For those who think an actor’s life is glamourous, think again. You may be about to play one of the biggest names in 20th Century showbiz but pressures of rehearsals still mean you have to grab lunch on the fly as you get a much-needed break. Glen Pearce caught up with Lisa Maxwell, who is taking on the iconic role of Judy Garland in a new production of End of the Rainbow by Colchester’s Mercury Theatre and Paul Taylor Mills ahead of a national tour.
It’s been a hectic day for Maxwell; she’s quickly grabbed 15 minutes to get something to eat before the interview, fellow co-star Gary Wilmott is shouting a cheery hello in the background, while Sam Attwater waves hello as he rushes to finish his chicken curry before rehearsal starts again. “This is a bit of a marathon for me,” explains Maxwell as she finds a quiet corner.
“The play is centred around Judy Garland’s visit to London in 1968 where she does a six-week stint at The Talk of the Town.” she explains. “It’s very close to the time of her death and we see this woman’s complete story.”
It was a turbulent time for the iconic singer, she had a new man in her life, Mickey Deans [played by Attwater], a nightclub owner who she’d only been with a couple of months but who would become husband number five.
“They arrive at the Ritz hotel, they are pretty skint, but this is the chance to relaunch her career”.
The show isn’t a musical, though there are many of Garland’s classics such as The Trolley Song and Over the Rainbow performed as we see Judy performing at The Talk of the Town. It’s the mix of music, comedy and drama that Maxwell believes gives audiences plenty for their money. “It’s really good value. You’ve got an award-winning play that’s been on in 22 countries, you get an insight into a real life person which is always interesting, you get all the songs and an insight into the private moments and there aren’t many plays where you get all that.”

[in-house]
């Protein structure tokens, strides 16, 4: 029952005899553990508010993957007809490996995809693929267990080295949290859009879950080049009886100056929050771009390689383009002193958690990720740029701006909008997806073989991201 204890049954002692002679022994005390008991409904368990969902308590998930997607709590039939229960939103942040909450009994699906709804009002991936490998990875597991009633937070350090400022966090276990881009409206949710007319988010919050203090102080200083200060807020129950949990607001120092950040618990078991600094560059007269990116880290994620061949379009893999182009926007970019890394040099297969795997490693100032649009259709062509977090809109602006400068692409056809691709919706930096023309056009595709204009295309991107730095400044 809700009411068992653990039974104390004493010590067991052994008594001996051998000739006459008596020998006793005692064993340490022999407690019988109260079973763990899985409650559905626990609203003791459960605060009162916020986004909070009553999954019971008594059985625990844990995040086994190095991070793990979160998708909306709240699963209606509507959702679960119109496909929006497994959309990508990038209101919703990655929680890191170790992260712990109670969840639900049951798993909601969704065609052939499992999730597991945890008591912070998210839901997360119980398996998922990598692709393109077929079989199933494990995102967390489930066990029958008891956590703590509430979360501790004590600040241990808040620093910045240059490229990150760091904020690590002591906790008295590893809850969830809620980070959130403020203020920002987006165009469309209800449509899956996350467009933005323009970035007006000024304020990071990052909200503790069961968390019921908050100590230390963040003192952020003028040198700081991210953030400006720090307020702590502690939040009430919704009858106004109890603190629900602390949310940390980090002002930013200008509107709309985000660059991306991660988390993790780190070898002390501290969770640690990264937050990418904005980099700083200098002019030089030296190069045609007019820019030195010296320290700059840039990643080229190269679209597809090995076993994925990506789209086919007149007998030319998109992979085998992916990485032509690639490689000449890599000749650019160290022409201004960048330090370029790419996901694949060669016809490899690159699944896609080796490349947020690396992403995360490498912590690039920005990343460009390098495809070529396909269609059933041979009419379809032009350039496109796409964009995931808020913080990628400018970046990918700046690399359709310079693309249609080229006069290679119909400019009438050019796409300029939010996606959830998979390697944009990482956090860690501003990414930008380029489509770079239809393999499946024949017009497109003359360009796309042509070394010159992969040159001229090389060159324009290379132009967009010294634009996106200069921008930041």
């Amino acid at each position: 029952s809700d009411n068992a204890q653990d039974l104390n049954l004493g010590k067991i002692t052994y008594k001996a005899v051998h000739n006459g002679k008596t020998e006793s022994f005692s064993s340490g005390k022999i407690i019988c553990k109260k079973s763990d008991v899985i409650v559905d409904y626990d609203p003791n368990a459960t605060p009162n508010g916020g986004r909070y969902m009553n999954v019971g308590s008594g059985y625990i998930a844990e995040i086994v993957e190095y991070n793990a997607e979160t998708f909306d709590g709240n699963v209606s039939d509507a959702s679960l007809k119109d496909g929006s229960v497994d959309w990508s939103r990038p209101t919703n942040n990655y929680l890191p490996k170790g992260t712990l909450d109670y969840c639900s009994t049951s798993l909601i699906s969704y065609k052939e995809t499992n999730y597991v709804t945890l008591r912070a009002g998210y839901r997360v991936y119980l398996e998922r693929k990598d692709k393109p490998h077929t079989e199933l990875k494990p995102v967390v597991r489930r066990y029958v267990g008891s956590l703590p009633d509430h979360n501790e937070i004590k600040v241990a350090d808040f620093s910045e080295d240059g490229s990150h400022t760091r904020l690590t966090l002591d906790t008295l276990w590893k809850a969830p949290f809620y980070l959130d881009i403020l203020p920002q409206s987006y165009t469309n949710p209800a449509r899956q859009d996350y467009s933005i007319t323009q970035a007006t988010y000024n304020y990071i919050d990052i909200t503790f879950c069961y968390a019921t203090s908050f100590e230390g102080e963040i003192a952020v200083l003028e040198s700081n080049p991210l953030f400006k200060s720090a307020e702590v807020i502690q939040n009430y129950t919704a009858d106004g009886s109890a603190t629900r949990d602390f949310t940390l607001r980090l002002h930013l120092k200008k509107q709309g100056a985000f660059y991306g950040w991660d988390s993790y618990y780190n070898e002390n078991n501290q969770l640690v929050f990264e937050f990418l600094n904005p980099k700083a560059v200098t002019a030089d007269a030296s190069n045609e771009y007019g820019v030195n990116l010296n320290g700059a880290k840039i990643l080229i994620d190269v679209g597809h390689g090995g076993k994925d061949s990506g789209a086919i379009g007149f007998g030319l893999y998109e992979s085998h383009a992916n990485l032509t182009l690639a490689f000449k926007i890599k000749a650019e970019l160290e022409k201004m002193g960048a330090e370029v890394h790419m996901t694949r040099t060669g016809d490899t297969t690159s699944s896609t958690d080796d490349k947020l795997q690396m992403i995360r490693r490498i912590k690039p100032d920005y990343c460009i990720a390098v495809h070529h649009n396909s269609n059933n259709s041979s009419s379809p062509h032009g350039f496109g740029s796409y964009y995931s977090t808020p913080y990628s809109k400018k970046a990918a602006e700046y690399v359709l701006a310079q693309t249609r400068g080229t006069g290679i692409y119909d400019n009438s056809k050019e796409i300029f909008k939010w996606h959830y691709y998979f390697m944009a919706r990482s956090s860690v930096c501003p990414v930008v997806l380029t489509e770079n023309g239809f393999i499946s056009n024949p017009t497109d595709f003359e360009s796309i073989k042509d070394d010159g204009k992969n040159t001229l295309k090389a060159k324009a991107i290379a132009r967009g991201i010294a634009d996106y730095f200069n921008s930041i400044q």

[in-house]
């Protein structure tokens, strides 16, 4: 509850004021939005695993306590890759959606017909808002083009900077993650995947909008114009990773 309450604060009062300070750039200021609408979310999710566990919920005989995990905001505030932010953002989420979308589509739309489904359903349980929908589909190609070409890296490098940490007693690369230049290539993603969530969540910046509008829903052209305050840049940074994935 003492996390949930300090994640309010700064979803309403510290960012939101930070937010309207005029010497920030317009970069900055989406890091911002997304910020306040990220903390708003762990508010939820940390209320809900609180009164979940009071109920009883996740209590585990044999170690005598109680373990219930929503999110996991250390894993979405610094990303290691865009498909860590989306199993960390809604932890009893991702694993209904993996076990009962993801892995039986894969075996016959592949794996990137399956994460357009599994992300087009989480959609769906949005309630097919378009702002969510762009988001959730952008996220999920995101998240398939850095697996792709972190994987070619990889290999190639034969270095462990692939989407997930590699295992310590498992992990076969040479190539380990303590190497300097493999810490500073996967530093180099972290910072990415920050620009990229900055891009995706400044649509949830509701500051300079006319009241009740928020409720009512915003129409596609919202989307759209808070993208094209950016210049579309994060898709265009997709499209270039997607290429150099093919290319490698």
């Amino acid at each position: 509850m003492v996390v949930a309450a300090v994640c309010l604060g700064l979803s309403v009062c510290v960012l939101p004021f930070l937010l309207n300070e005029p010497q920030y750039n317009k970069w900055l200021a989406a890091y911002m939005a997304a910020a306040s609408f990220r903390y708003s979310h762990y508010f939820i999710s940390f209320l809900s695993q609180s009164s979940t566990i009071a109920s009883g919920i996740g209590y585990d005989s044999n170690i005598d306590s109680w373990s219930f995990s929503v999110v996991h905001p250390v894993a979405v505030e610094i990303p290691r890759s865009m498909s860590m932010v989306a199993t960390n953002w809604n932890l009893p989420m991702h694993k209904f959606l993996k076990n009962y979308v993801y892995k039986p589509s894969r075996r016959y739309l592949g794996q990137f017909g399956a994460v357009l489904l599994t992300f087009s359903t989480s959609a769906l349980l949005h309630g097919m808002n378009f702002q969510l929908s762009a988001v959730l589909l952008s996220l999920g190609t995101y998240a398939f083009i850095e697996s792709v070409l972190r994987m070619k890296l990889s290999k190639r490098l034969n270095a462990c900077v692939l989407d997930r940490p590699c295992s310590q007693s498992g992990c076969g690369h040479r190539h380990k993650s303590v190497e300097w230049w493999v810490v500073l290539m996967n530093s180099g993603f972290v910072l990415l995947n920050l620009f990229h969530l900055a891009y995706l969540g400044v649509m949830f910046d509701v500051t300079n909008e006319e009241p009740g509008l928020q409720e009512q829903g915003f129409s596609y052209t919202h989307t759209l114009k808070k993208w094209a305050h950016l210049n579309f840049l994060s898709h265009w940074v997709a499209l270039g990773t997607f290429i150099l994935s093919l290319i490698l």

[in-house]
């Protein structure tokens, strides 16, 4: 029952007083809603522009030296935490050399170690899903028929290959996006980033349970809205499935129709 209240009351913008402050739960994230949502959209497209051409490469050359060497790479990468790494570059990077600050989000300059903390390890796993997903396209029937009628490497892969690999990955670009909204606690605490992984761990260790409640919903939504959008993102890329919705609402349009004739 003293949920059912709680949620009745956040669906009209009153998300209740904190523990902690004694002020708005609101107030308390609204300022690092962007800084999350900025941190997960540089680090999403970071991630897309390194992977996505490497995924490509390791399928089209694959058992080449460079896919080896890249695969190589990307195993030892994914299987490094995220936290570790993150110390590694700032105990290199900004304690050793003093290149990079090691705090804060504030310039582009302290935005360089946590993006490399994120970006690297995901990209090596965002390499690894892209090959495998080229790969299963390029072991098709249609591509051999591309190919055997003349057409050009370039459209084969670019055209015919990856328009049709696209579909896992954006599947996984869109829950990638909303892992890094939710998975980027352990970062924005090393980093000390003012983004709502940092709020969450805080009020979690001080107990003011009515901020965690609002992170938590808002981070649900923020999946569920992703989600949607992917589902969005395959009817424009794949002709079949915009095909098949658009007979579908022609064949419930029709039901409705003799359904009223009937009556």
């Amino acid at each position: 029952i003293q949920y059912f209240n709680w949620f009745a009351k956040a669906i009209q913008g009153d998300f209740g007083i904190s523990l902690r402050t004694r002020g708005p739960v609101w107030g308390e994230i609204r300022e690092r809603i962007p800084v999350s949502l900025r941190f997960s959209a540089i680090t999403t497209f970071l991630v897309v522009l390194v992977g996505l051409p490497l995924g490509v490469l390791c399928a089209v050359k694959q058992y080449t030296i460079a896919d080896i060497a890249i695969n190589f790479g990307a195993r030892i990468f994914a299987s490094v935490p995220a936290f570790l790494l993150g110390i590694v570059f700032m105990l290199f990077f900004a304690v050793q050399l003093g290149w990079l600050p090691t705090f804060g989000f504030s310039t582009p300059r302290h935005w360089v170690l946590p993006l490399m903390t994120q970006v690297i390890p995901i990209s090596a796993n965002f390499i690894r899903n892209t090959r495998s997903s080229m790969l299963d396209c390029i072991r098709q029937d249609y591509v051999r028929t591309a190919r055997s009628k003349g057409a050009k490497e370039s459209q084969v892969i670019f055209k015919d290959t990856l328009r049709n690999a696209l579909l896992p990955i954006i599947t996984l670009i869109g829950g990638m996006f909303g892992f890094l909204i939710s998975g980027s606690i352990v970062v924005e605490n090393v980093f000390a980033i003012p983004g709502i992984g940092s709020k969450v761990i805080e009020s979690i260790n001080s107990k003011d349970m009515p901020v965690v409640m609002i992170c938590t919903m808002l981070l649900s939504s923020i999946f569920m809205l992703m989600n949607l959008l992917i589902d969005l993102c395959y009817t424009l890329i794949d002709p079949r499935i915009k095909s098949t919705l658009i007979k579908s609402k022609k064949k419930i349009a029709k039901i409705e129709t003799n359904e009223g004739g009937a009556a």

The mix of comedy and darker moments are a good reflection of the star herself Maxwell believes. “I think she was a very funny woman but also very tragic.”
So does the actress think Garland was a victim? “I don’t think she behaved as a victim but never the less she was a victim,” explains Maxwell. “She was a victim of a stage mother who was giving her pep pills from the age of 12, she was then a victim of the studio who wanted her on a diet and to work ridiculous hours from the age of 14.”
That pressure, which saw Garland being given drugs to sleep and other drugs to wake up, was the start of a lifelong battle with addiction. “She was force-fed drugs so she never stood a chance.”
Though tragic, Maxwell has also discovered a more surprising side to Garland. “She had the most well-defined sense of humour of any woman I’ve ever come across,” she reveals. “If it was a defence mechanism I don’t know, but she was just hilarious. Even at her most vulnerable and at her most down on her luck, she always managed to make a joke.”
Even 47 years after her death, Garland’s rollercoaster life still generates huge interest. Maxwell thinks part of this is down to the star’s openness. “Back in her time, nobody really ever revealed anything about themselves, the studios were always in charge of the information on their stars. The real artists you never got to see but, with Judy, she wore her heart on her sleeve and everyone got to see everything about her.”
In today’s society, we’ve become accustomed to celebrity culture but Garland was ahead of her time. “Now you’ve got so-called celebrities going into reality shows and giving us every inch of their lives, if we want it or not, and frankly, most of us aren’t interested.” Suggests Maxwell. “For someone who is a genuine star to reveal all of this drama in her personal life and not want to hide any of it from her audience – I think that’s why so many people love her, warts and all.